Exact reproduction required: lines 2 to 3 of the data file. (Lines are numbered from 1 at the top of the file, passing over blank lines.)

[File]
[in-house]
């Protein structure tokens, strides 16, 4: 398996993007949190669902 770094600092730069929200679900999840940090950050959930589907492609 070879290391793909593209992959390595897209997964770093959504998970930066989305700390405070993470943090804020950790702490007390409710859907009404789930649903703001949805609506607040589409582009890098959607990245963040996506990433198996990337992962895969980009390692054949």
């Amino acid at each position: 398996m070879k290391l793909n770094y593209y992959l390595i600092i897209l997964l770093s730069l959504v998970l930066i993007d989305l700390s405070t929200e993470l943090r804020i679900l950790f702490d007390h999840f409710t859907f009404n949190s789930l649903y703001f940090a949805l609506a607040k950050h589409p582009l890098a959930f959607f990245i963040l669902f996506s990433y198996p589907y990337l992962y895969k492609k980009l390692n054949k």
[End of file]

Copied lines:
């Protein structure tokens, strides 16, 4: 398996993007949190669902 770094600092730069929200679900999840940090950050959930589907492609 070879290391793909593209992959390595897209997964770093959504998970930066989305700390405070993470943090804020950790702490007390409710859907009404789930649903703001949805609506607040589409582009890098959607990245963040996506990433198996990337992962895969980009390692054949």
């Amino acid at each position: 398996m070879k290391l793909n770094y593209y992959l390595i600092i897209l997964l770093s730069l959504v998970l930066i993007d989305l700390s405070t929200e993470l943090r804020i679900l950790f702490d007390h999840f409710t859907f009404n949190s789930l649903y703001f940090a949805l609506a607040k950050h589409p582009l890098a959930f959607f990245i963040l669902f996506s990433y198996p589907y990337l992962y895969k492609k980009l390692n054949k």